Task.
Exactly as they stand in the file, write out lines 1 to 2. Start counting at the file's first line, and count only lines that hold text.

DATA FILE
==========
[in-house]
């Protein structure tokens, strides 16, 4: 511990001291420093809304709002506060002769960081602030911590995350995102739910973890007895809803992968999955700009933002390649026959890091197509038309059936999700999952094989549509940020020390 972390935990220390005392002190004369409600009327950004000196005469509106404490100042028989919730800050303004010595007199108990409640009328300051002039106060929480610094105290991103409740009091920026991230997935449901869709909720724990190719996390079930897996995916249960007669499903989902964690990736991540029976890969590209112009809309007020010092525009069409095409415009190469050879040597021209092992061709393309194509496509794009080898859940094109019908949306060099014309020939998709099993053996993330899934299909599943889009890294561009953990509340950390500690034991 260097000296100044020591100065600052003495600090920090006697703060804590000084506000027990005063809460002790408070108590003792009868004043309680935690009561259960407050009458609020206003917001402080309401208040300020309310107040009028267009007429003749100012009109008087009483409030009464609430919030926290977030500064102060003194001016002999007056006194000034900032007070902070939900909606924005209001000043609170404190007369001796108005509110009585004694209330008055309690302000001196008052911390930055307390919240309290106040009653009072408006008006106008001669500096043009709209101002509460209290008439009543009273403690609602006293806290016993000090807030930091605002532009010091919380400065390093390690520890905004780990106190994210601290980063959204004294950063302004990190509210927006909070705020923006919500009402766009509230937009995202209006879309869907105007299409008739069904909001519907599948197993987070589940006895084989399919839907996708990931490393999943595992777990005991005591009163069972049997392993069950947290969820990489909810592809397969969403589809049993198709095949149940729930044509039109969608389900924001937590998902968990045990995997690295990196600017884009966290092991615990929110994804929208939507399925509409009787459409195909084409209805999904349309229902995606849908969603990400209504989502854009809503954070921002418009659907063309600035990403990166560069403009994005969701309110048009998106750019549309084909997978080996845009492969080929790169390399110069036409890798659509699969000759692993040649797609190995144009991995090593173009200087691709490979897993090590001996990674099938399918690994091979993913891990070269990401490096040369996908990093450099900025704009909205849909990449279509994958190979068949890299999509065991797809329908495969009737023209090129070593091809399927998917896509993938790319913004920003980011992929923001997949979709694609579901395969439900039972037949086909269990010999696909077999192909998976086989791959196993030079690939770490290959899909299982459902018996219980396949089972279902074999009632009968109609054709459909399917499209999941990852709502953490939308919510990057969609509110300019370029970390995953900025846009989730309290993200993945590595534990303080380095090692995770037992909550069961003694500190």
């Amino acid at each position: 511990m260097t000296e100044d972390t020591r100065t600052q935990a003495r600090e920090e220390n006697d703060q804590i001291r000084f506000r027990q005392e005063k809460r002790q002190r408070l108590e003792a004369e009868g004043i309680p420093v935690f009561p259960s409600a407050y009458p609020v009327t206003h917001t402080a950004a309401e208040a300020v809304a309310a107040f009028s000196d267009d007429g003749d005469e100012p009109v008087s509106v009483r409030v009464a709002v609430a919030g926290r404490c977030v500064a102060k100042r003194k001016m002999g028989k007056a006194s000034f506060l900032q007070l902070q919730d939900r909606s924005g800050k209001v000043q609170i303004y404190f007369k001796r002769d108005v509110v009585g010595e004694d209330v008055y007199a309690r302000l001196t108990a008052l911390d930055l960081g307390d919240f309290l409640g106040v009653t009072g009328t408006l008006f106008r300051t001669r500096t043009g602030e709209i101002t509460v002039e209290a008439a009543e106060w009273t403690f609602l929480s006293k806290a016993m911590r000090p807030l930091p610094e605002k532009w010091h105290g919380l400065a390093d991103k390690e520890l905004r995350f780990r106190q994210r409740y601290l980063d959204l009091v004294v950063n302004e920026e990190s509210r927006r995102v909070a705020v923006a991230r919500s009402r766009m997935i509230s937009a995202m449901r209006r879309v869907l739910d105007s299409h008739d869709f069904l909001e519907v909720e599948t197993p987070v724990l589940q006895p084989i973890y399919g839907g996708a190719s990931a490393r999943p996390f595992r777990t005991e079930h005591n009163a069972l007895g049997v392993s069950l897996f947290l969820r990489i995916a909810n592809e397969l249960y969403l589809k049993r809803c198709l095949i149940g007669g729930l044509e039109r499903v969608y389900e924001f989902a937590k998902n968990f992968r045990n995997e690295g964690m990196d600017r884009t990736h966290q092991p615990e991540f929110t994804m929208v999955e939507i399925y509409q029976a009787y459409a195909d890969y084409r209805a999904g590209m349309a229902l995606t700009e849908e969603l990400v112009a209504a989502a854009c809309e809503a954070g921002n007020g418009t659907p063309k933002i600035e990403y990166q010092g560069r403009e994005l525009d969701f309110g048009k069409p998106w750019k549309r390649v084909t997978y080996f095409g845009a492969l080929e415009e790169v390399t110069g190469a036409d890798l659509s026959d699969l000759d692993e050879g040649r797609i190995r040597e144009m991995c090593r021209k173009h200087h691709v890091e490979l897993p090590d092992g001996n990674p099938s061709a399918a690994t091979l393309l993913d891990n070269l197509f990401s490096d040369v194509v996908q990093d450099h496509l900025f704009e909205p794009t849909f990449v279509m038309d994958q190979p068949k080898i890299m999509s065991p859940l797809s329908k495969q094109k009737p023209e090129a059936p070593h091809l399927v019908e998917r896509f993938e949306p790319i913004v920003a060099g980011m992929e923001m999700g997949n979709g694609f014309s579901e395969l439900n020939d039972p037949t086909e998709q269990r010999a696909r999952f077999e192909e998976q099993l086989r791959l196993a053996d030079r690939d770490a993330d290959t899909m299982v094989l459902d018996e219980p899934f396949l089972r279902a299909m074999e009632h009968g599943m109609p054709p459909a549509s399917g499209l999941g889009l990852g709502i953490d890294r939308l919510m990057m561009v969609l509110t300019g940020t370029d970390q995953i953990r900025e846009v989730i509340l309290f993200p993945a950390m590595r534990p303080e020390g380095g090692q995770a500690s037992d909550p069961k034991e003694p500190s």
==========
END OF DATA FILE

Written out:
[in-house]
């Protein structure tokens, strides 16, 4: 511990001291420093809304709002506060002769960081602030911590995350995102739910973890007895809803992968999955700009933002390649026959890091197509038309059936999700999952094989549509940020020390 972390935990220390005392002190004369409600009327950004000196005469509106404490100042028989919730800050303004010595007199108990409640009328300051002039106060929480610094105290991103409740009091920026991230997935449901869709909720724990190719996390079930897996995916249960007669499903989902964690990736991540029976890969590209112009809309007020010092525009069409095409415009190469050879040597021209092992061709393309194509496509794009080898859940094109019908949306060099014309020939998709099993053996993330899934299909599943889009890294561009953990509340950390500690034991 260097000296100044020591100065600052003495600090920090006697703060804590000084506000027990005063809460002790408070108590003792009868004043309680935690009561259960407050009458609020206003917001402080309401208040300020309310107040009028267009007429003749100012009109008087009483409030009464609430919030926290977030500064102060003194001016002999007056006194000034900032007070902070939900909606924005209001000043609170404190007369001796108005509110009585004694209330008055309690302000001196008052911390930055307390919240309290106040009653009072408006008006106008001669500096043009709209101002509460209290008439009543009273403690609602006293806290016993000090807030930091605002532009010091919380400065390093390690520890905004780990106190994210601290980063959204004294950063302004990190509210927006909070705020923006919500009402766009509230937009995202209006879309869907105007299409008739069904909001519907599948197993987070589940006895084989399919839907996708990931490393999943595992777990005991005591009163069972049997392993069950947290969820990489909810592809397969969403589809049993198709095949149940729930044509039109969608389900924001937590998902968990045990995997690295990196600017884009966290092991615990929110994804929208939507399925509409009787459409195909084409209805999904349309229902995606849908969603990400209504989502854009809503954070921002418009659907063309600035990403990166560069403009994005969701309110048009998106750019549309084909997978080996845009492969080929790169390399110069036409890798659509699969000759692993040649797609190995144009991995090593173009200087691709490979897993090590001996990674099938399918690994091979993913891990070269990401490096040369996908990093450099900025704009909205849909990449279509994958190979068949890299999509065991797809329908495969009737023209090129070593091809399927998917896509993938790319913004920003980011992929923001997949979709694609579901395969439900039972037949086909269990010999696909077999192909998976086989791959196993030079690939770490290959899909299982459902018996219980396949089972279902074999009632009968109609054709459909399917499209999941990852709502953490939308919510990057969609509110300019370029970390995953900025846009989730309290993200993945590595534990303080380095090692995770037992909550069961003694500190």